Images in Silko’s Storyteller play a critical role in the reader’s understanding of the poems and short stories that surround them. Certain images provide the reader with a visual of what a character looks like, what the landscape in the area is, and explains the importance of photography for her family. Most importantly, the images cause the reader to draw connections between image and text. For example, the image on page 78 of Silko and her two sisters teaches us about the importance of family in the mythological poem on pages 79 through 83. In the beginning of the poem, the main character Kochininako is introduced as a Laguna girl who is a good hunter despite her gender. She goes out and hunts in order to provide food for her mother and her sisters. The image draws the reader’s attention to the first mention of family in the poem. The placement of the image before the poem helps the reader understand the close relationship between family and the Laguna culture.
In the image, all three sisters are dressed in traditional Laguna clothing and moccasins, including silver and turquoise jewelry as mentioned by the caption. Two out of the three girls are also balancing pottery jars on their heads, which is also traditional in the Laguna culture, but serves another purpose to the reader. This action shows the reader that it takes a person a large amount of patience, practice, and balance to be close with their family. At any given moment, turbulence within the family could occur and relationships within the family could be altered or even destructed similar to a clay pot falling off of the head of a Laguna woman. In order to perfect the skill of balancing a pot or supporting the family, the individual must learn what a life of balance includes and the best way to succeed in that lifestyle.
How does this understanding play a role in the poem? As a Laguna woman, Kochininako breaks the traditional culture by hunting like the men do, but keeps her family connections strong. This is shown by Kochininako breaking the traditional Laguna ways in order to hunt and further provide for her family, which Kochininako ultimately finds more important. The sacrifice of not fitting in with society is difficult for most individuals and is a reason for lack of confidence. Kochininako’s decision to suffer through the negative views of society shows her devotion to her family.
As the poem nears the end, Kochininako is trapped in a cave with Estrucuyu trying to catch her. She calls the Twin Brothers to save her from this monster. The Twin Brothers are also referenced as the Hero Brothers, which lets the reader know that they often work together in order to benefit the public. This is important in terms of family trust. The Twin Brothers must constantly rely on each other for support and protection when entering dangerous situations like the one in the poem. This shows the importance of family because it is often easier to trust family because of the immense amount of time spent together. With family, the sum of time spent together creates an important bond between every member of the family, which is depicted as love. The love within a family leads to moral agreements, prominent trust, and willingness to sacrifice in order to further benefit the family.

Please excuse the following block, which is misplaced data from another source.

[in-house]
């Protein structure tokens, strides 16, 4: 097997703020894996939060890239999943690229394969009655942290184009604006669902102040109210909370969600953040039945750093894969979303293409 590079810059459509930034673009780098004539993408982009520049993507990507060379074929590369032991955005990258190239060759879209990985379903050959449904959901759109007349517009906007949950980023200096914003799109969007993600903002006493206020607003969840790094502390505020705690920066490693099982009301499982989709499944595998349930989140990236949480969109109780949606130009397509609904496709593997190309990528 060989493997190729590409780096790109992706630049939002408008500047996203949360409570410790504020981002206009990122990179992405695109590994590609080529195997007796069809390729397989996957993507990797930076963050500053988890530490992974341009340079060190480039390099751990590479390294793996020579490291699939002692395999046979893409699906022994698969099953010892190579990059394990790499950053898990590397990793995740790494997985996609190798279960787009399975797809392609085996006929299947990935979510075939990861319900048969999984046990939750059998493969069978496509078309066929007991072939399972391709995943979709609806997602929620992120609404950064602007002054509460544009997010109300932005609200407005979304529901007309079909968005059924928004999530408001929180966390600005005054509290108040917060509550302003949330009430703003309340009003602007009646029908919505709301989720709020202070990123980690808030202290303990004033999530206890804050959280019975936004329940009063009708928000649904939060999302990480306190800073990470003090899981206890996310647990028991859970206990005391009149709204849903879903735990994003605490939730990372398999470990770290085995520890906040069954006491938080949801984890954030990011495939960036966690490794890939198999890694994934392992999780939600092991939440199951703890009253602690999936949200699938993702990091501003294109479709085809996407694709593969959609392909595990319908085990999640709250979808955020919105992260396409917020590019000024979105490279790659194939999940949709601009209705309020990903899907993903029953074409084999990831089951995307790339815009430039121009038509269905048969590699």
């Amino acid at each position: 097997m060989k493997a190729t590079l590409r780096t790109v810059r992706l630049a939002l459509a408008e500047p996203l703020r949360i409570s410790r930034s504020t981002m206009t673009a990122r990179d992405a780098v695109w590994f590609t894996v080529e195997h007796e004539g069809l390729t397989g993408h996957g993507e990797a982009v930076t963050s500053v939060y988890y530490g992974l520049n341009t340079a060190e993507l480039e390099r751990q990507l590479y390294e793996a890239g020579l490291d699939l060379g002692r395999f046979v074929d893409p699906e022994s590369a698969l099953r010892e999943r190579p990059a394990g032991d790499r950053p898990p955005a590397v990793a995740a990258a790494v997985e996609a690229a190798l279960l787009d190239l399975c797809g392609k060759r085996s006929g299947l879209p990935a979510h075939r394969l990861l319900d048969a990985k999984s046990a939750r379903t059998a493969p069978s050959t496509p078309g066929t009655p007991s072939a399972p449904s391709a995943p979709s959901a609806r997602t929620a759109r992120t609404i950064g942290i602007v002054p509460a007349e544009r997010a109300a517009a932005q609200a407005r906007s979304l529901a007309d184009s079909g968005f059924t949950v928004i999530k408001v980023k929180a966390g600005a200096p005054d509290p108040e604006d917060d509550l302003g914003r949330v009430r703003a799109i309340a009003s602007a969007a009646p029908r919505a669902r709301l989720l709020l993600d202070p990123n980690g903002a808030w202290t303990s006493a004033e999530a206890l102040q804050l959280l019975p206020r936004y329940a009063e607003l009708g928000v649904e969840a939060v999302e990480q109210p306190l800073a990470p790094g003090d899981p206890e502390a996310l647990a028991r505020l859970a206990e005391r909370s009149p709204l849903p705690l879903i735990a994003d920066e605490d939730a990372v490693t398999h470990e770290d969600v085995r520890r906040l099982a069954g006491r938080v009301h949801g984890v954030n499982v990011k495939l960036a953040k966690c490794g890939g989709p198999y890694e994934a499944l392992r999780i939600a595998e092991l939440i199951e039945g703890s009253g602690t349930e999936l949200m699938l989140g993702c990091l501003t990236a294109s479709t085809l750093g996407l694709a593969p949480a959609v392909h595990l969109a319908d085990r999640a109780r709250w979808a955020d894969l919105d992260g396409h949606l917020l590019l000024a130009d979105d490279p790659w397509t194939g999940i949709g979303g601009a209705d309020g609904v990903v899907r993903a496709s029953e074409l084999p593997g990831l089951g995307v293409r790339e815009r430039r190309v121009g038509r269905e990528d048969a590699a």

When the Twin Brothers kill Estrucuyu at the end of the poem, they throw his heart, which eventually turns into rock. This event is symbolic of family love because they both had to work together in order to achieve the goal of killing the monster. The fact that it turns into rock shows how family love is eternal, as rocks never disappear just as family love never disappears. Love within a family is important because it is the first place where an individual will experience love. Love in ones life provides the opportunity for the individual to grow. Obtaining a sense of self is what makes people human. Without a family, individuals will not grow and establish a sense of self because they do not have any basis of love and therefore no support develop.
The importance of family love is a common motif throughout Storyteller as Silko shows her relationships with various members of her family through stories and poems of her own, stories and poems of those close to her, and images of those in her family. These images provide the reader with important insights into Silko’s life and give the stories and poems emphasis on the details that originally do not seem important. The image of Silko and her two sisters as children provides one of these insights with the Kochininako myth and the importance of family. Kochininako gets into her dangerous situation because of family and is ultimately saved by another’s family. This is ultimately important to the book as a whole because many of the stories involve struggles within family. Because of poems like this and many others in the novel, the annoyances and problems with family seem to be ultimately worth it for something as unyielding and eternal as family love.